After years of advocacy in child online protection, it has become pretty obvious that a lot of people do not see its relevance in child well-being. It has also become so clear that adults in general are ignoring the consequences and the downsides actions and innovations by them have on children and young people. It is sad to note that among these players are also parents, policy makers, nannies, educators, private sector actors, development workers, community leaders, etc who think among other things that the issue is just being overrated. The question is; who suffers if a child gives the parent’s contact details, credit card information among others to an unknown person who might be a criminal? Who does the back stop with when they (children) click on a malware infested link or share content of themselves which they should not share and it goes to affect their reputation in future? These and many more are the reasons why as a field worker and one who has constant interaction with these children, will boldly allude to the fact that online safety is THE CHILD PROTECTION ISSUE OF OUR TIME.
This piece will focus on the Helpline of Hope call centre established by the Ministry of Gender, children and Social protection (whilst it might also serve as a benchmark for similar initiatives set up to provide support to abused children ). According to the Sector Minister, the helpline forms part of the Single Window Citizens System to receive complaints and redirect them to the appropriate quarters for the needed attention on a time bound of 24/7 basis with multilingual customer support. It has been set up to receive complaints from aggrieved citizens for proper redress at all times; these include child abuse, rape, defilement, forced marriage, female genital mutilation, child labour, assault and the likes. Details could be found here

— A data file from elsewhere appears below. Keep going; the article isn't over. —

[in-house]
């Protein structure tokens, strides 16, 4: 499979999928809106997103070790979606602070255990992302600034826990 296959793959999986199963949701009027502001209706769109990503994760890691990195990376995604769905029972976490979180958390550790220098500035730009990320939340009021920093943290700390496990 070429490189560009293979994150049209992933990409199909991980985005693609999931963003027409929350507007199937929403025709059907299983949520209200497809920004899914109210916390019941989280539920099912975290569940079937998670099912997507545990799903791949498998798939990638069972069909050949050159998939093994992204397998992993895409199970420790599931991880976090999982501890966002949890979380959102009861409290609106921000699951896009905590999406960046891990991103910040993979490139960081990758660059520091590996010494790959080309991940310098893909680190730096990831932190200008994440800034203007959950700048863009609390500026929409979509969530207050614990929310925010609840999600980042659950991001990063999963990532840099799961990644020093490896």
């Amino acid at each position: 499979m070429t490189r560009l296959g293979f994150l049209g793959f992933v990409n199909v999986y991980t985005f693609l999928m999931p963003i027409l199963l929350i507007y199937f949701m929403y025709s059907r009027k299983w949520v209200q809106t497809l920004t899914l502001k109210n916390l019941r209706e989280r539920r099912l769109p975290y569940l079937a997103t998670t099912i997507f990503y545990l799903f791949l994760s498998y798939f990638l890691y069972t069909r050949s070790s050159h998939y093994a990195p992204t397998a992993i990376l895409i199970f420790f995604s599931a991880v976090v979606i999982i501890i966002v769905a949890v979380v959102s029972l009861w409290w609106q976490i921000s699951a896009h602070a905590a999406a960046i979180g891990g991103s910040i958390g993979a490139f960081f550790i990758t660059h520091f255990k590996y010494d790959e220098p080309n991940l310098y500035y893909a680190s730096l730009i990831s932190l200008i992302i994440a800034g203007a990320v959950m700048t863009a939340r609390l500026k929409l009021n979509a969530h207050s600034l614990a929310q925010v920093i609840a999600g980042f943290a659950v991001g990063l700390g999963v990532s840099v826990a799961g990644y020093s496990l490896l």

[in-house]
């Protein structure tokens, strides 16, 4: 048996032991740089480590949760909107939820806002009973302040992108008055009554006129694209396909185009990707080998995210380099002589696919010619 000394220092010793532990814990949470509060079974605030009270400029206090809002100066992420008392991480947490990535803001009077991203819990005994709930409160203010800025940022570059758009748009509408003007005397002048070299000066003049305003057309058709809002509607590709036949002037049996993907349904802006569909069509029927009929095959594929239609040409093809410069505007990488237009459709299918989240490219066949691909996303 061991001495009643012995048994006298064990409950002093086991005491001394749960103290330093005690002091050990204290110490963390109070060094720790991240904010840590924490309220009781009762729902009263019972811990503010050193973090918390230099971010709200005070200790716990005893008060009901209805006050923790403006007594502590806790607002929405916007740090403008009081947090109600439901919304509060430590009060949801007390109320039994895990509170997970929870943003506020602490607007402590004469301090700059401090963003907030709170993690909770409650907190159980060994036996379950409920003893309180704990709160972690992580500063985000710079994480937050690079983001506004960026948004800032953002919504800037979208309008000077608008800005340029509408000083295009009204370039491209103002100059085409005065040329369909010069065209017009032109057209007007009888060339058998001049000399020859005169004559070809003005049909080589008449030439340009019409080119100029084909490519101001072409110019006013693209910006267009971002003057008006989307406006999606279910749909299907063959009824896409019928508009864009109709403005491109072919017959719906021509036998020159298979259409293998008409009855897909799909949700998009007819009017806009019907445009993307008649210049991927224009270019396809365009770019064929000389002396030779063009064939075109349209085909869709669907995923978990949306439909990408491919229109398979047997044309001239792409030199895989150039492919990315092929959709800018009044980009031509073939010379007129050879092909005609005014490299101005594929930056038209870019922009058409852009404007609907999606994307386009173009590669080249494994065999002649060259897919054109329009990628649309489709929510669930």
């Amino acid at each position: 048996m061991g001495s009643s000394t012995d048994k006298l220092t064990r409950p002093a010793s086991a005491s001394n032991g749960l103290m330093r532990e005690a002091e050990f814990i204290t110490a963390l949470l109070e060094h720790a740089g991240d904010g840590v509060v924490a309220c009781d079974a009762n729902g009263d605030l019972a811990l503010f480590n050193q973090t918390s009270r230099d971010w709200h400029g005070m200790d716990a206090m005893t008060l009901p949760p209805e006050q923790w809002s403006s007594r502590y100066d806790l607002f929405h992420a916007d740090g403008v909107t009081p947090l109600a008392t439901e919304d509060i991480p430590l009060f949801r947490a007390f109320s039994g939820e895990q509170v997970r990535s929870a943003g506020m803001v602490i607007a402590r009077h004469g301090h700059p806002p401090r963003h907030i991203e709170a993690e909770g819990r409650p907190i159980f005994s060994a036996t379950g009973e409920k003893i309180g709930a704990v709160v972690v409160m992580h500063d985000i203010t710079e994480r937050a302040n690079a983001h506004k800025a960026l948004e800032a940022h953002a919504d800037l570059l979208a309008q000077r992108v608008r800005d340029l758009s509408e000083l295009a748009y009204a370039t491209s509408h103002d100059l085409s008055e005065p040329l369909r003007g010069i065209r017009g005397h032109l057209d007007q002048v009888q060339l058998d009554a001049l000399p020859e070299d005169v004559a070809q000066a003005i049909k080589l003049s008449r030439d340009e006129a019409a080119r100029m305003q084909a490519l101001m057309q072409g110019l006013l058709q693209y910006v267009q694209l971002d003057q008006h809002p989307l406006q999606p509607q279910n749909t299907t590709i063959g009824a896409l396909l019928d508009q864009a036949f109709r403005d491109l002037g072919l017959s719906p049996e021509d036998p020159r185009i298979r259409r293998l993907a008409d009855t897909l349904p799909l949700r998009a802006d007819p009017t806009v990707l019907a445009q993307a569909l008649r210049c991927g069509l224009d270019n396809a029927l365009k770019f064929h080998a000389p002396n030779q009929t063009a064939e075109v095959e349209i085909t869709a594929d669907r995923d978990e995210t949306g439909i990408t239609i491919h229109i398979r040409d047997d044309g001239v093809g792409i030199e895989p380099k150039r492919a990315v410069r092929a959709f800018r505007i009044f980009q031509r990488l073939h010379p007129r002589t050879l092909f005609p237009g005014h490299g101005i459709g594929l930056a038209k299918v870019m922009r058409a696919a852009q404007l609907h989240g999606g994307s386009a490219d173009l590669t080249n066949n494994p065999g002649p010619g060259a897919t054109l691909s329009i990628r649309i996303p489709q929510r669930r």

Why can’t we work at it once and for all?
One can count a number of actions and initiatives put in place by government agencies and institutions as well as NGOs/CSOs to protect, prevent and address issues of violence against children both online and offline in Ghana. The question we keep asking ourselves here at J Initiative (JI) is; do these actions represent the political will we wish to have? JI’s assessment of the child protection helpline (The Helpline of Hope) points to the fact that the set up does not have what it takes to fight the real cause of abuse of children and young people nor the victims of other forms of abuse.
What JI found:
We should be worried as a country to have an edifice like that and still have huge issues with the kind of abuse our children face day in and day out. The helpline of Hope is supposed to be the first point of call in reporting all forms of violence including that of children. The ideal settings for protecting a child is where a child reports a case at a point and is enabled to go through the process/establishment becoming a better young person all because various settings are connecting and ‘talking’ to each other in the interest of the child.
Interestingly enough J Initiative does not see the linkage between all the interventions to be resulting in the desired outcome for Ghana not to talk about handling abuses happening in the virtual world. Our refusal to address the issue of violence against children in an inclusive manner makes it easy for people who are supposed to be protecting children to end up perpetrating other forms of abuse on the child.
Finally, let us back all the commitments in relation to protecting children and young people with appropriate actions to produce the desired results. Child online protection has been regarded an emerging issue and for the past four years stakeholders including the ministries of communication, interior have been discussing and putting in place systems to ensure that our children are safe online. It is therefore important that we put in place adequate systems to deal with the issues of offline child abuse so we can take care of online when the time finally arrives.